I have practiced yoga on and off since being in high school. Back then, I was into the super sweaty vinyasa flow or ashtanga classes; I didn’t know much about breath work or really anything other than the fact that it made me super bendy and gave me a toned midsection.
As time went on I started to learn more about it: the different styles, the different flows and the different combinations of poses, best postures for different moods/days, the importance of savasana, all the health benefits, etc. When really focusing on the practice I found that it helped me manage my anxiety and depression (with I really struggled/struggle with). But life happened! My boyfriend (now ex) moved into my house with his dog (plus my dog) and my dedicated yoga space, and the time I had carved out for it, disappeared. Then I started getting sicker, the boyfriend and I broke up, I had multiple hospital stays, my disease progressed pretty rapidly, and I was basically horizontal/bedridden for a year and a half! Needless to say, yoga took a backseat for me in this time…
After countless lectures from my doctor about needing to move my body, I rolled out that dusty mat and found out just how out of shape I was (LOL)! But seriously, my practice obviously needed to be modified from what I was used to, so I spent some time researching yoga for people with chronic pain/chronic illness and through my research found yin yoga and daily meditation was the best fit for me at that point. And just like that I had found my way back to my mat.
Yin yoga is amazing for my fibromyalgia, because it is a slow paced style with long held poses meant to stretch the connective tissue and lots of options for props and modifications. The long held poses actually helped me tune in to the sensations of my body and focus on breathing into those tight and sore areas. There were, and still are, days where my home yoga practice is full of lots of moans and groans. Meditation also helped me to tune in to what’s happening in my body: which areas are tight, where I’m holding tension, what’s actually in pain. A lot of times I have added pain brought on by my body being so tense from the actual pain, so when I meditate I can actually relieve that tension – and, with it, some of the pain I feel!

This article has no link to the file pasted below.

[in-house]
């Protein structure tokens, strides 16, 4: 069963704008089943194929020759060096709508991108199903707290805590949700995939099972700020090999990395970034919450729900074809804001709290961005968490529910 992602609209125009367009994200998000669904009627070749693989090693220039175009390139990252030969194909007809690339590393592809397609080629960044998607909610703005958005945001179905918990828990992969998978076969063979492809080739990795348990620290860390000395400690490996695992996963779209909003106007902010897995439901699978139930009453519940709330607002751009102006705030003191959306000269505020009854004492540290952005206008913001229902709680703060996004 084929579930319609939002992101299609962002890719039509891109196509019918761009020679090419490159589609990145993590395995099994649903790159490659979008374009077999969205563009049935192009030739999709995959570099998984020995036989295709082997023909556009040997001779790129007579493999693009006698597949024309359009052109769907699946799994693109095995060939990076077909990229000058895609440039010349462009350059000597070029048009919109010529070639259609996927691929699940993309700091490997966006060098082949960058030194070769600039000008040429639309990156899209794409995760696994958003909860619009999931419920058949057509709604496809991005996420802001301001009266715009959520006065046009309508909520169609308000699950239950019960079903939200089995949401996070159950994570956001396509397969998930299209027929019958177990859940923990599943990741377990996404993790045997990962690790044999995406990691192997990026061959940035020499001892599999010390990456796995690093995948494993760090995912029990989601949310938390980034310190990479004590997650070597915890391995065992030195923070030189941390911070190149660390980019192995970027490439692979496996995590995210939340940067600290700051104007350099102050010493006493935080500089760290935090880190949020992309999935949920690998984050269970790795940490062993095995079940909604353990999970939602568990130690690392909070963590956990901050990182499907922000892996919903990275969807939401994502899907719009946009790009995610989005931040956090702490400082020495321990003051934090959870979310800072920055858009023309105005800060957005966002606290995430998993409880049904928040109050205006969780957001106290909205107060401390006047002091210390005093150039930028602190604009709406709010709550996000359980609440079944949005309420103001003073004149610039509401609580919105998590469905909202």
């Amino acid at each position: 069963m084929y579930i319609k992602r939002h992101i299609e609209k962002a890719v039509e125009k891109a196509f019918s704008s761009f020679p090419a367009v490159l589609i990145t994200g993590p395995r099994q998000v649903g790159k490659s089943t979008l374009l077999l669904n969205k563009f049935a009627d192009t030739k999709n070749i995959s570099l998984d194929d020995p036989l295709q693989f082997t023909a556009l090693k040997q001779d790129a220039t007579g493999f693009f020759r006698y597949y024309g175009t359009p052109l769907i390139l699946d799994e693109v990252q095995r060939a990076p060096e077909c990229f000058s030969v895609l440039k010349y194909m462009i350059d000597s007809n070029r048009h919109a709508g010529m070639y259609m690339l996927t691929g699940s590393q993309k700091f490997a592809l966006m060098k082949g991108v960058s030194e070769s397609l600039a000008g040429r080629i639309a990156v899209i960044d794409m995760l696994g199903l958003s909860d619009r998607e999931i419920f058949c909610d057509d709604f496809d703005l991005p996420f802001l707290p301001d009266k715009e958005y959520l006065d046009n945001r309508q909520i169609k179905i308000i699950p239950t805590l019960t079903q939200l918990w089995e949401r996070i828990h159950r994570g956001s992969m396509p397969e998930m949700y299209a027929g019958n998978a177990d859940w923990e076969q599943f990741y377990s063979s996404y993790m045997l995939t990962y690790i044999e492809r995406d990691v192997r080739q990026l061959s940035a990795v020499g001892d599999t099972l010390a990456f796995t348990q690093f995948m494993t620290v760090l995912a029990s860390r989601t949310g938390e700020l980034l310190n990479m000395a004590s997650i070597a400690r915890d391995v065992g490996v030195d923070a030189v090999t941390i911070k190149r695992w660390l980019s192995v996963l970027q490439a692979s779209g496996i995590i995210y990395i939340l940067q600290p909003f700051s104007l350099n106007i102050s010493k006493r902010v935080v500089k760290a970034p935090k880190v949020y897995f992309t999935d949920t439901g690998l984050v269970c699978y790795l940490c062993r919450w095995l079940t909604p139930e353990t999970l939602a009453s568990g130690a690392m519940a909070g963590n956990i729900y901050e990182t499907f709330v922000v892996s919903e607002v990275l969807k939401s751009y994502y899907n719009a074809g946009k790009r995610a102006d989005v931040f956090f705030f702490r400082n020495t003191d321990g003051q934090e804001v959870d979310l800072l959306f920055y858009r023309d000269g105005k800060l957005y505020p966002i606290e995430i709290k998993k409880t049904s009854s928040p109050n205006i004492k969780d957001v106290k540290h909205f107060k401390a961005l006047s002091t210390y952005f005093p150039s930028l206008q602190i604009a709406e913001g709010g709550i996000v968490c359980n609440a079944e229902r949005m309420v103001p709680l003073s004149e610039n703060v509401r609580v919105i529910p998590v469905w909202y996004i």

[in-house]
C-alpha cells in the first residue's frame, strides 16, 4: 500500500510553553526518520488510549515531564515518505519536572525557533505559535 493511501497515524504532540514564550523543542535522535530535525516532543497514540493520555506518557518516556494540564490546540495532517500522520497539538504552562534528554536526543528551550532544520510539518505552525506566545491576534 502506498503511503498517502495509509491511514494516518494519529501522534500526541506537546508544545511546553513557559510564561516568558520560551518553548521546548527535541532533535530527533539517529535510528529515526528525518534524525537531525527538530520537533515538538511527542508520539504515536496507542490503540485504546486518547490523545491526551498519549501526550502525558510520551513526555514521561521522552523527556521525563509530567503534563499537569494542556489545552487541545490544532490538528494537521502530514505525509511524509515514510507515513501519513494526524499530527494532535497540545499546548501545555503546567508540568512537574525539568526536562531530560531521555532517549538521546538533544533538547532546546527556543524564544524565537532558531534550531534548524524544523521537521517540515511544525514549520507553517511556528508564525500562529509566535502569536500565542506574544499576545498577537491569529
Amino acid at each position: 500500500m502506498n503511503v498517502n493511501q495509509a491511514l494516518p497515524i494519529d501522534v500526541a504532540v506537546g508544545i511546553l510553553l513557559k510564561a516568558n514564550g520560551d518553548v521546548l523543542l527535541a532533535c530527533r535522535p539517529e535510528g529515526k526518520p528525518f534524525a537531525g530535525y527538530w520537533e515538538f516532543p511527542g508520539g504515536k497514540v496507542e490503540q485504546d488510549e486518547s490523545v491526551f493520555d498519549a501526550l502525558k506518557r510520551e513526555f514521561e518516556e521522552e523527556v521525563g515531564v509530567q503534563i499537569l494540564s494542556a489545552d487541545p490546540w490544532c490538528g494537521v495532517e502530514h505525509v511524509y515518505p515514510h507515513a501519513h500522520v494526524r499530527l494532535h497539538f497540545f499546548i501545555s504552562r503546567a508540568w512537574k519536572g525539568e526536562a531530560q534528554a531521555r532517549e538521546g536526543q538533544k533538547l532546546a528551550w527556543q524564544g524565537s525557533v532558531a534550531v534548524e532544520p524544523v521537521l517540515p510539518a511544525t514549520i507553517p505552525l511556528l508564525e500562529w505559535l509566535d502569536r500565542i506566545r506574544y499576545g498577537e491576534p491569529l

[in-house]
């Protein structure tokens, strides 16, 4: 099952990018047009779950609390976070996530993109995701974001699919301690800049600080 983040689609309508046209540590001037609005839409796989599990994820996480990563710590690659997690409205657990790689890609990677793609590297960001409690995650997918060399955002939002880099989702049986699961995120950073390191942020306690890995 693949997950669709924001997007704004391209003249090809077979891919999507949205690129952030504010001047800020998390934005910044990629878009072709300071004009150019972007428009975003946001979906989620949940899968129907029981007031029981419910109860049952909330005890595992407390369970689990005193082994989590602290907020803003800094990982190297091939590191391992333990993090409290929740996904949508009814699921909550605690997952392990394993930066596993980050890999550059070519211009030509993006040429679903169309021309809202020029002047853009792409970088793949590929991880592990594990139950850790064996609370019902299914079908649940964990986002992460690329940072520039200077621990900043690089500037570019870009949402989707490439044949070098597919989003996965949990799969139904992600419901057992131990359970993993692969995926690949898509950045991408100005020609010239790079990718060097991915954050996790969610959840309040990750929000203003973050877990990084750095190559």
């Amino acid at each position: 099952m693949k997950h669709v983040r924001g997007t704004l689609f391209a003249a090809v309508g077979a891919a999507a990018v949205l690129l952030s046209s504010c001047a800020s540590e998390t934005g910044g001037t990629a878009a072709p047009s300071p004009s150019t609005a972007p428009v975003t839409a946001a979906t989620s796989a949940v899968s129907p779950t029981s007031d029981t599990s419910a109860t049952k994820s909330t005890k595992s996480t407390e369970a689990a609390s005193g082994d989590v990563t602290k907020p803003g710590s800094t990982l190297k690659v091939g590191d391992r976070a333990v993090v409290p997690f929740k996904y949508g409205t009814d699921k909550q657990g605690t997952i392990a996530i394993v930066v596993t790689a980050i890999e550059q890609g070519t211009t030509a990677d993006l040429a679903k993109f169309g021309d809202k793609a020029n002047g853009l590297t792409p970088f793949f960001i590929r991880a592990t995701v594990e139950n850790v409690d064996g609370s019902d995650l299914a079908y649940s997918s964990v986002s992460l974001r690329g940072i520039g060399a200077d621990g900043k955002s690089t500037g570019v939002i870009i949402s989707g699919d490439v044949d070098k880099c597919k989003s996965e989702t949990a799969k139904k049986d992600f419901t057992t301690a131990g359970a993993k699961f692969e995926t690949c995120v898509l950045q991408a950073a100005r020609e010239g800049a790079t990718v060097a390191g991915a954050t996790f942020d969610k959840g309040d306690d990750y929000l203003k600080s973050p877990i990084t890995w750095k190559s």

Both practices have transformed me and done wonders for my pain, and my relationship to my pain and to my lupus. They have taught me to work with the ebbs and flows of my life rather than fighting against them. Lupus brought me back to my mat…it gave me a deeper understanding of what yoga is and what it can do for me. For all the damage Lupus has done in my life, it has brought me such beautiful life lessons – it has deepened my relationships with the people in my life, with God, and with myself..
While I can’t say that yoga has been this true constant in my day to day life, no matter how long I stay away – I always find my way back to my mat. And no matter where I’m at in my life, I am able to adapt my practice to what my needs are in that moment. I am constantly finding new benefits of a consistent yoga practice for my mind body and soul.